asked the Minister of Health, in view of the large number of men and women now being detained in Darenth Park Hospital because of the difficulty in obtaining accommodation for ex-mental patients in the community outside, what steps his Department has taken in conjunction with the Kent County Council to ensure that these people are provided with alternative accommodation as soon as possible to enable rehabilitation to be completed.
The County Council is proposing to provide accommodation of various kinds to meet needs in its area, but the order of priority in which it does so is for it to decide. Meanwhile these patients are being suitably cared for in hospital.
Does the Minister think that human beings are satisfied to live in the atmosphere of a mental hospital even if they have Joe Loss's Band and all the entertainments that we can give them? Does the Minister not appreciate that what they want is their liberty? Is he not aware that many of them are working locally in industry but because they are branded no one will give them a home and they have to go back into the atmosphere of a mental hospital? Will not he do something to see that they get out sooner and thus fulfil the promise of the headlines which his Department sent out with the new Act, that there was a new deal for mental patients? These patients are waiting for something to be done.
The hon. Gentleman knows full well the steps that we are taking in the implementation of both the contents and spirit of our legislation. With regard to Kent, in its building programme for the current year the county council has included a home for elderly mentally infirm people, and two hostels to be used in conjunction with its new training centres for the mentally subnormal. It has also put new proposals to me whereby it has undertaken to ascertain the need for residential accommodation, and to provide it as soon as possible.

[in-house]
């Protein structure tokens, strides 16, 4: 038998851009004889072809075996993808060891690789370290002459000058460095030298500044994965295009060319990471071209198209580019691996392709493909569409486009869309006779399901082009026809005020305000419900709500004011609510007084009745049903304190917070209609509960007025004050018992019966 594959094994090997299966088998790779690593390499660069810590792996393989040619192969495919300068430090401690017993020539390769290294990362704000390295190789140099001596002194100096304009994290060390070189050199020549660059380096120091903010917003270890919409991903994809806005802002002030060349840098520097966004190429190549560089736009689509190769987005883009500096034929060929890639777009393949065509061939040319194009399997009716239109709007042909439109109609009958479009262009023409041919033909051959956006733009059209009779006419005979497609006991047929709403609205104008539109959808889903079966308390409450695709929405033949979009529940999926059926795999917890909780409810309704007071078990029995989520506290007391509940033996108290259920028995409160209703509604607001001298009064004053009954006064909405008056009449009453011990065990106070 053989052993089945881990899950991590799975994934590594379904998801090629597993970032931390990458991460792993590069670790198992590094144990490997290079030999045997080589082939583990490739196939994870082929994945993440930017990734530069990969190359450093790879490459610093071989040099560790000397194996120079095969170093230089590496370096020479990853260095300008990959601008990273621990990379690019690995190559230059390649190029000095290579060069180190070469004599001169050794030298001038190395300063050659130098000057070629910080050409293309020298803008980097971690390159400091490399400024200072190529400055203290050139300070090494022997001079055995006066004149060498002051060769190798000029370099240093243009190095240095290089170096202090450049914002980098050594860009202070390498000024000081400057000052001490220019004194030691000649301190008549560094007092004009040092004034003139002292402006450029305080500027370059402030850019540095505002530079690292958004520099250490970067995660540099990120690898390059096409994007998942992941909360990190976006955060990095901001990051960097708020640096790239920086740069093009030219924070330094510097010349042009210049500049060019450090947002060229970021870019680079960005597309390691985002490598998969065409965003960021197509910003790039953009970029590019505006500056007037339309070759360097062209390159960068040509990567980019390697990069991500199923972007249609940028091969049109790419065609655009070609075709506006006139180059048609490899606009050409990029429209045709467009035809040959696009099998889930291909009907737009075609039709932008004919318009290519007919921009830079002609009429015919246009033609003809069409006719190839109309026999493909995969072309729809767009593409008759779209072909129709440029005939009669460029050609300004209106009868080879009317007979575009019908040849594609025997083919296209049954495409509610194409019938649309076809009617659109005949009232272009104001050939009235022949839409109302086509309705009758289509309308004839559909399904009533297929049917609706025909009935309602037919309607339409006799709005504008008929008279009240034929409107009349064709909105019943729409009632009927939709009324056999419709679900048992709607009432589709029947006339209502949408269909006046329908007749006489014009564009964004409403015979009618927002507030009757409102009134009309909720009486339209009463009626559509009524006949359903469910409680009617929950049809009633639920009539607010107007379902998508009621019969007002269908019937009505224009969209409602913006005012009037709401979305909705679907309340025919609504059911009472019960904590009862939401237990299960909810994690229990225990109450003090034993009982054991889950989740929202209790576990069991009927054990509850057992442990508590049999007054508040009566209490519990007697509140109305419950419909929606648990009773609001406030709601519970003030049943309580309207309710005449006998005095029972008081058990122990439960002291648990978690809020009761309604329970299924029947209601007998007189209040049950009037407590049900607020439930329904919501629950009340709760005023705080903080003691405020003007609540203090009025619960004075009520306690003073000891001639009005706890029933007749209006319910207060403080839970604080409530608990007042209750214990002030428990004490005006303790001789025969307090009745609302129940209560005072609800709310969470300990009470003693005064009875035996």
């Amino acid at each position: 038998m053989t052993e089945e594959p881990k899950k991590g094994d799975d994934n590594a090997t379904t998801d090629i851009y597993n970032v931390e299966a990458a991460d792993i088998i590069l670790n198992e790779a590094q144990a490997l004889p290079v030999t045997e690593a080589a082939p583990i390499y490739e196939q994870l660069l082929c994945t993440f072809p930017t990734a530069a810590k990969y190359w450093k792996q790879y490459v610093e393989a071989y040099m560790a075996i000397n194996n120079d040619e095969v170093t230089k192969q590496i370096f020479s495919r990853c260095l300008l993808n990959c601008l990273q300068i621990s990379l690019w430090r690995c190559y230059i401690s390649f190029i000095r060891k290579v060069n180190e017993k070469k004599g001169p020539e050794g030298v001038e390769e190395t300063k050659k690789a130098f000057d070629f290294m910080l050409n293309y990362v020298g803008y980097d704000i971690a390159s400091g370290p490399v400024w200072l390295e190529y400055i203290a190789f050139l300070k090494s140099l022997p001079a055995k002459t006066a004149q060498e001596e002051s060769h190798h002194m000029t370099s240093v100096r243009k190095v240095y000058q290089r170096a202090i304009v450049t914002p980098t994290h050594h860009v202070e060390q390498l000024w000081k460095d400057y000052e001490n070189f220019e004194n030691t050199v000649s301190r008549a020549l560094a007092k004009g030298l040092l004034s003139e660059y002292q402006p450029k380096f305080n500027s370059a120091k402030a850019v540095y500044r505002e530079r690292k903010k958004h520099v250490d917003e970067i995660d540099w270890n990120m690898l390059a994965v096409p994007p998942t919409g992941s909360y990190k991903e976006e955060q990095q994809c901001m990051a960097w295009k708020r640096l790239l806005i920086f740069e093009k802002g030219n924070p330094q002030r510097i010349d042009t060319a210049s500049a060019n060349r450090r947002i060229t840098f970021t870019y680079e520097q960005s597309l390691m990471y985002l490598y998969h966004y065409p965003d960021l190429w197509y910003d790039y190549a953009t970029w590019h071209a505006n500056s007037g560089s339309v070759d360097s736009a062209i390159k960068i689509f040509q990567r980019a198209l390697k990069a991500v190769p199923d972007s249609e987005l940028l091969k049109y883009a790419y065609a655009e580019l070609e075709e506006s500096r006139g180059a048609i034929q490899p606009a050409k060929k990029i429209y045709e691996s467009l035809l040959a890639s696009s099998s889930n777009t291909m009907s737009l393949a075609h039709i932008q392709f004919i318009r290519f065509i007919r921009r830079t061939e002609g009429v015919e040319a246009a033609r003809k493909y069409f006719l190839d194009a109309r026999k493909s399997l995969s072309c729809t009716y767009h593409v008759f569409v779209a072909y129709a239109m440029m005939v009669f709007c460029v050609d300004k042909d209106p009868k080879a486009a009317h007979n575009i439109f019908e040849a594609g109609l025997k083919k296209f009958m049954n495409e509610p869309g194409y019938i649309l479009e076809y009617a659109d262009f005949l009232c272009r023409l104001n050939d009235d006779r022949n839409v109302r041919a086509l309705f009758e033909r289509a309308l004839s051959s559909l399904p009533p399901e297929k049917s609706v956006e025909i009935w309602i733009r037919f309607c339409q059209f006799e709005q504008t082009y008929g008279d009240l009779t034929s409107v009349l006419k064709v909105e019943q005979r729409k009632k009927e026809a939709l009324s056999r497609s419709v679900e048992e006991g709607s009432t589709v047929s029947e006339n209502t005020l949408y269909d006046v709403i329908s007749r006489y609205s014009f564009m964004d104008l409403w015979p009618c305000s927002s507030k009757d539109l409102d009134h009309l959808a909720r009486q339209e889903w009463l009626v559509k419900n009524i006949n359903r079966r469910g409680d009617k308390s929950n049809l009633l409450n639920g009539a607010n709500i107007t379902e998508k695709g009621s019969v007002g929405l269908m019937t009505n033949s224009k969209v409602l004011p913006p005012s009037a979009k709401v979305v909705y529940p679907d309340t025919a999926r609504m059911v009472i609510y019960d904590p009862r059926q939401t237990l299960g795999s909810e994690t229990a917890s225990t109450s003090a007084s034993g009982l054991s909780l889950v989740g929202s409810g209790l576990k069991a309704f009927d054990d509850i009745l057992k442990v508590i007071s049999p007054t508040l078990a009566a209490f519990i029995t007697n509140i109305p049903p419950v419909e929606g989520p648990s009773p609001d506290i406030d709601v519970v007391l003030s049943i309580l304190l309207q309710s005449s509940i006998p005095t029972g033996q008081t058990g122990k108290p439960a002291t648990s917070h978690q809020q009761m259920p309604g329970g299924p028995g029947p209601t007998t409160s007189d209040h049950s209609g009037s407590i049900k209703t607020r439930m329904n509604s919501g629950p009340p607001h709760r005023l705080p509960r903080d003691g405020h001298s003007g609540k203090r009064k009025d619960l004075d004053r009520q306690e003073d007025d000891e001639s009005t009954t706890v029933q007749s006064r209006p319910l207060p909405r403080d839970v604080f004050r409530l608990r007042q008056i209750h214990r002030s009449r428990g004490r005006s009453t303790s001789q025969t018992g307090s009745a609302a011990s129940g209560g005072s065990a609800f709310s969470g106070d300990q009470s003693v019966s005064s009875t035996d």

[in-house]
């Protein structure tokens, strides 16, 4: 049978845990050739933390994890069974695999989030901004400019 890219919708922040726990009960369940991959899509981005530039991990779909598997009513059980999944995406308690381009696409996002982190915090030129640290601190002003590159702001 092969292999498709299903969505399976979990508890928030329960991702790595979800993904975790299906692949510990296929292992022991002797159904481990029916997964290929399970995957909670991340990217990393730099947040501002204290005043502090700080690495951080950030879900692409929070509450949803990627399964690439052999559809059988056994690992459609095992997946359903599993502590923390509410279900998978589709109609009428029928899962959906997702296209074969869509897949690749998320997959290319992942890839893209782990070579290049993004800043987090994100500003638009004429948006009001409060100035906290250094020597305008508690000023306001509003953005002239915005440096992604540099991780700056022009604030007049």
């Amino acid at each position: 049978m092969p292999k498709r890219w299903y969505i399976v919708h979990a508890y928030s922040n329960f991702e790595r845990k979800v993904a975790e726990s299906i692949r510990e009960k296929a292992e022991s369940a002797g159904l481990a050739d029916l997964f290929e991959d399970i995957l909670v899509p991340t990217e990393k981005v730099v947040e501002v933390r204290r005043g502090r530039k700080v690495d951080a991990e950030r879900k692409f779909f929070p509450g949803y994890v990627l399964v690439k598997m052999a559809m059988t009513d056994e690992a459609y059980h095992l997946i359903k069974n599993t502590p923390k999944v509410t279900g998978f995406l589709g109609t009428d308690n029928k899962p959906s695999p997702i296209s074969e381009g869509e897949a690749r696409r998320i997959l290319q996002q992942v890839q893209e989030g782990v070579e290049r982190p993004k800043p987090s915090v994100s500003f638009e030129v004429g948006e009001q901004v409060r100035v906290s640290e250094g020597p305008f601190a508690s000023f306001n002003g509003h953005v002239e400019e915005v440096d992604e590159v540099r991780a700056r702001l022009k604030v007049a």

asked the Minister of Health how many of the 125 people compulsorily detained in Darenth Park Hospital on 29th February, who could be released from the atmosphere of a mental hospital if suitable homes or hostels were available, have since been found places outside; what action is being taken with regard to the remainder; and what prospects there are for them to develop in the future normal social relationships.
Eight of these patients are now on residential licence; further action depends on suitable places being found and the provision of accommodation by the Local Health Authority; all of these patients are subnormal.
Is the right hon. and learned Gentleman aware that several patients in that hospital, who have been there for nearly forty years, are as normal as people outside? If they cannot be found homes, will he see at least that they are able to have a holiday this year outside mental hospitals?
I shall certainly consider that possibility. These are patients who, in the opinion of the medical superintendent, will always need some form of care, and few of them would be capable of earning an independent living in the community. But the kind of arrangements that I have referred to, which are in contemplation by Kent County Council, will be helpful to patients such as these and to others similarly placed.